2019 Kia Rio GT exterior front 3/4.
Kia has done work on the Rio, realigning its hatchback to meet the demands of an increasingly sophisticated market.

The Rio has upgraded drivetrains and revised its levels, the Si and SLi models being sidelined to make way for the new Sport. The latter featuring a six-speed automatic transmission in place of the old four-speed gearbox. While the range-topping GT-Line takes up a glad bag of goodies including a feisty 1.0-litre turbo-petrol engine mated with Kia’s own seven-speed dual clutch automatic.

The entry-level Rio S is unchanged, with the 74 kW 1.4-litre naturally-aspirated petrol motor hooked up to either a six-speed manual or four-speed automatic.

The step up to Sport adds the six-speed automatic transmission or six-speed manual, 17-inch alloy wheels, cruise control, leather trim on the steering wheel and gear shifter and electric folding mirrors.

Kia’s industry-leading seven-year warranty, seven-year capped price servicing and seven-year roadside assist, have kept the Rio as a compelling option for light-car buyers.

Prices start at $16,990, plus on-roads, for the S manual and top out at $21,990 drive away for the GT-Line auto, the test vehicle.

Stylishly sophisticated, rather than over aggressive in body language, the top-dog Rio has plenty to please, with a GT-Line body kit with radiator grille, rear diffuser, plus twin exhaust, LED running lights, LED rear combination lights and LED fog lamps.

The cabin decor is surprisingly sophisticated, with touches of leather, carbon-look dashboard and flat-bottomed GT-Line steering wheel. The instrument cluster and colour LCD screen work in well.

2019 Kia Rio GT exterior rear 3/4.

Low-set seats mean there is ample head room, while leg room in the back is adequate, depending on the height of front seat occupants. Lateral support is lacking, so tight turns at speed can cause some passenger wobble.

Storage is well catered for in a decent-size boot and rear door pockets, while those up front are big enough to take a bottle. Very accommodating.

Conspicuous by its absence is climate control, with only basic air-conditioning controls.

With a 7.0-inch touchscreen, Apple CarPlay / Android Auto and six-speaker audio system, there is no embedded satellite navigation, so your smartphone is the go.

2019 Kia Rio GT interior.

The top-range Rio features the three-cylinder 1.0-litre turbo petrol engine punching out 88 kW of power and 172 Nm of torque driving through the seven-speed dual clutch transmission, a first for Kia in Australia.

The ANCAP five-star safety Rio has anti-skid braking, electronic stability control, vehicle stability management, reverse parking sensors, rearview camera, three child restraint points (two IsoFix) and six airbags.

It has more advanced high strength steel than previously. The increased rigidity of its reinforced chassis not only provides greater safety in collision performance, but also improves stability and handling, as well as reducing noise, vibration and harshness levels.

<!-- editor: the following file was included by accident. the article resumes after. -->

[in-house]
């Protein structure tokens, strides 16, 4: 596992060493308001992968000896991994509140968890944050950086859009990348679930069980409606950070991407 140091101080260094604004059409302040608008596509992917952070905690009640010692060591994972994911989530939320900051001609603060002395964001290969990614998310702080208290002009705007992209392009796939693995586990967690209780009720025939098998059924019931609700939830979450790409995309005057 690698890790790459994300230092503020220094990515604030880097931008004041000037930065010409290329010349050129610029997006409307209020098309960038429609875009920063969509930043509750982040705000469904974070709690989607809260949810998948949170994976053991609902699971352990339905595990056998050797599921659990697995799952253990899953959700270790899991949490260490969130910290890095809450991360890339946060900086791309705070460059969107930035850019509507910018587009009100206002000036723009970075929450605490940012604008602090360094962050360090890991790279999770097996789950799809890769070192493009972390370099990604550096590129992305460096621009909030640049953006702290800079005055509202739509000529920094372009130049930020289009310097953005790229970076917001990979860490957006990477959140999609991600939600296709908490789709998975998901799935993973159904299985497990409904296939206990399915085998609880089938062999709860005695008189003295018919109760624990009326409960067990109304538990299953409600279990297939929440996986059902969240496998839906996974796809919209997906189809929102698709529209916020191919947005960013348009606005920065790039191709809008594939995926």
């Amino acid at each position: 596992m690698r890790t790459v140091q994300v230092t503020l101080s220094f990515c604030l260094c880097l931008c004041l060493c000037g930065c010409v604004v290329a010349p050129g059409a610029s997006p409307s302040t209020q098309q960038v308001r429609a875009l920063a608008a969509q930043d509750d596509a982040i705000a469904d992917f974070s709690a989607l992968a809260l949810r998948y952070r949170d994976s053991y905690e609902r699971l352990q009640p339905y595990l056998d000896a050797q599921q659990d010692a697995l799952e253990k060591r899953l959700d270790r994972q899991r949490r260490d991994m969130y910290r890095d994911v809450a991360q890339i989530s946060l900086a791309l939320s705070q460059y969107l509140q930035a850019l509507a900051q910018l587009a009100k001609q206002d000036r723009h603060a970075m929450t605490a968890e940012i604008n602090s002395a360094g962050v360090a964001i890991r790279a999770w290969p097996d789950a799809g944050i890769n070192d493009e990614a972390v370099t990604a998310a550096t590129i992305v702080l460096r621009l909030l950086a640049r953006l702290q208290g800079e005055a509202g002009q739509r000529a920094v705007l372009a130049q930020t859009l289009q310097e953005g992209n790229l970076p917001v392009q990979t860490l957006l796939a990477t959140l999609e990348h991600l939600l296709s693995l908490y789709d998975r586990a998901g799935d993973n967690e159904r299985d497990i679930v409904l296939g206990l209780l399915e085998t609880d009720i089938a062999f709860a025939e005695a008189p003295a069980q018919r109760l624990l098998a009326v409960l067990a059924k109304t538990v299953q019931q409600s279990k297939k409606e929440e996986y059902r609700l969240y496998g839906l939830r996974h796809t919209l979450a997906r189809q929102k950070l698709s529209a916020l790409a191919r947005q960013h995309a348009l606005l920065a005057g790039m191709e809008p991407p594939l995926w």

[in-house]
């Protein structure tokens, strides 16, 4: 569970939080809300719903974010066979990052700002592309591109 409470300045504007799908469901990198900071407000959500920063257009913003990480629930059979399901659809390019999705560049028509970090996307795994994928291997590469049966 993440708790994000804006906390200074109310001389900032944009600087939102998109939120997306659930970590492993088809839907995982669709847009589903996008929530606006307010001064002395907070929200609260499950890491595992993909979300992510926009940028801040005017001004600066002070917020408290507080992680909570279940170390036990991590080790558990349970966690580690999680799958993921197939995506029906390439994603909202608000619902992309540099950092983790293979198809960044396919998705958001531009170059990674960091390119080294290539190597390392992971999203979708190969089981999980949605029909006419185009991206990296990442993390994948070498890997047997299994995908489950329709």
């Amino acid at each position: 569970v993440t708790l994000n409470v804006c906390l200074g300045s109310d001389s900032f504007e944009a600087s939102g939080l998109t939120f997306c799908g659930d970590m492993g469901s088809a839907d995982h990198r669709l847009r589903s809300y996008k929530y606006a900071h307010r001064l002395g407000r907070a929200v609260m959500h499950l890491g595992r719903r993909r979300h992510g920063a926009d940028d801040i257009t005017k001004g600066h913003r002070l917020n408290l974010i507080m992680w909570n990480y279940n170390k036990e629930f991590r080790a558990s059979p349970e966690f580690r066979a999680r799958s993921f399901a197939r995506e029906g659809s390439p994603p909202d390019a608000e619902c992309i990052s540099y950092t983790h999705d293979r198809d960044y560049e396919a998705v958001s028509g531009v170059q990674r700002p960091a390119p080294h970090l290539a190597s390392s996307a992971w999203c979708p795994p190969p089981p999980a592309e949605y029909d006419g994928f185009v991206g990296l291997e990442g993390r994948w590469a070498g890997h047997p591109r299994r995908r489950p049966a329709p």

In a first for Rio, the GT-Line also comes standard with autonomous emergency braking, lane keeping assist and driver attention alert.

What turbo lag there is, is diminished by putting the boot in … to the detriment of fuel economy. Kia quotes 5.4 litres per 100 kilometres on the combined urban / highway cycle. On test I got it up to 9 pushing hard on a mix of built-up area going and motorway cruising.

At all times the three-cylinder engine appeared to be coping with whatever it was called on to produce under varying loads and driving conditions. Cornering at more than waltz speeds failed to have the Rio dancing. Perfectly poised.

Significant attention has also been given to unique sports tuning for the GT-Line.

Ride can be firm, despite attention from Kia’s Aussie suspension engineers. Road noise on test, courtesy of low-profile tyres, made it into the cabin in varying degrees of intensity – some quite intrusive – according to the road surface.

The secret of this Rio is in the title ‘GT-Line’. There are hints of GT performance, tempered with the nuance of luxury in ‘Line’, all at an affordable price. Buyers keeping that in mind will not be disappointed.

Kia Rio S 1.4: $16,990 (manual), $17,490 (automatic)
Kia Rio Sport 1.4: $17,990 (manual), $18,990 (automatic)
Kia Rio GT-Line 1.0 Turbo: $23,090 (automatic)
Note: These prices do not include government or dealer delivery charges. Contact your local Kia dealer for drive-away prices.

SPECIFICATIONS (Kia Rio GT-Line 1.0L turbo3-cylinder petrol 7sp automatic Hatch)

Capacity: 0.998 litres
Configuration: Three cylinders in line
Maximum Power: 88 kW @ 6300 rpm
Maximum Torque: 172 Nm @ 1500-4000 rpm
Fuel Type: Petrol 91 RON
Combined Fuel Cycle (ADR 81/02): 5.4 L/100km
CO2 Emissions: 125 g / km

DRIVELINE: Seven-speed dual-clutch automatic

Length: 4070 mm
Wheelbase: 2580 mm
Width: 1725 mm
Height: 1450 mm
Turning Circle: 10.2 metres
Tare weight: 1176 kg
Fuel Tank Capacity: 45 litres

Front: Ventilated disc
Rear: Solid disc

Seven years / unlimited kilometres

About Derek Ogden

On graduating with an honours degree in applied science in London, Derek Ogden worked for the BBC in local radio and several British newspapers as a production journalist and writer. Derek moved to Australia in 1975 and worked as a sub-editor with The Courier Mail and Sunday Mail in Brisbane, moving to the Gold Coast Bulletin in 1980 where he continued as a production journalist. He was the paper's motoring editor for more than 20 years, taking the weekly section from a few pages at the back of the book to a full-colour liftout of up to 36 pages. He left the publication in 2009.
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